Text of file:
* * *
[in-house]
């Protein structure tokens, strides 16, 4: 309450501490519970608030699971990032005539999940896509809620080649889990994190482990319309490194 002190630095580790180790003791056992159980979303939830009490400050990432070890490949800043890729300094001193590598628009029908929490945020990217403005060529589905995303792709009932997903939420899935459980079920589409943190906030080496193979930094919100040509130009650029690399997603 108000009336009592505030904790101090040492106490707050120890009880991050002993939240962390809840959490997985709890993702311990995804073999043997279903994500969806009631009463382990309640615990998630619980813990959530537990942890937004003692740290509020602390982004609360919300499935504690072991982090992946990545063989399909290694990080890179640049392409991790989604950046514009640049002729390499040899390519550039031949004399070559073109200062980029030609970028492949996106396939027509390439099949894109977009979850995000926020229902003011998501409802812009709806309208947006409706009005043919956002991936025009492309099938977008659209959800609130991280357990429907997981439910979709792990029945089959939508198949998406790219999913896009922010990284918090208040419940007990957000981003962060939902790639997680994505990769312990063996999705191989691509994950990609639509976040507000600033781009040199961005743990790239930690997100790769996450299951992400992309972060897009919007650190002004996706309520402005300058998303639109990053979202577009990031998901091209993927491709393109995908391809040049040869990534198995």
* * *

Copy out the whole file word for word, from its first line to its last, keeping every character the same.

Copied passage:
[in-house]
């Protein structure tokens, strides 16, 4: 309450501490519970608030699971990032005539999940896509809620080649889990994190482990319309490194 002190630095580790180790003791056992159980979303939830009490400050990432070890490949800043890729300094001193590598628009029908929490945020990217403005060529589905995303792709009932997903939420899935459980079920589409943190906030080496193979930094919100040509130009650029690399997603 108000009336009592505030904790101090040492106490707050120890009880991050002993939240962390809840959490997985709890993702311990995804073999043997279903994500969806009631009463382990309640615990998630619980813990959530537990942890937004003692740290509020602390982004609360919300499935504690072991982090992946990545063989399909290694990080890179640049392409991790989604950046514009640049002729390499040899390519550039031949004399070559073109200062980029030609970028492949996106396939027509390439099949894109977009979850995000926020229902003011998501409802812009709806309208947006409706009005043919956002991936025009492309099938977008659209959800609130991280357990429907997981439910979709792990029945089959939508198949998406790219999913896009922010990284918090208040419940007990957000981003962060939902790639997680994505990769312990063996999705191989691509994950990609639509976040507000600033781009040199961005743990790239930690997100790769996450299951992400992309972060897009919007650190002004996706309520402005300058998303639109990053979202577009990031998901091209993927491709393109995908391809040049040869990534198995």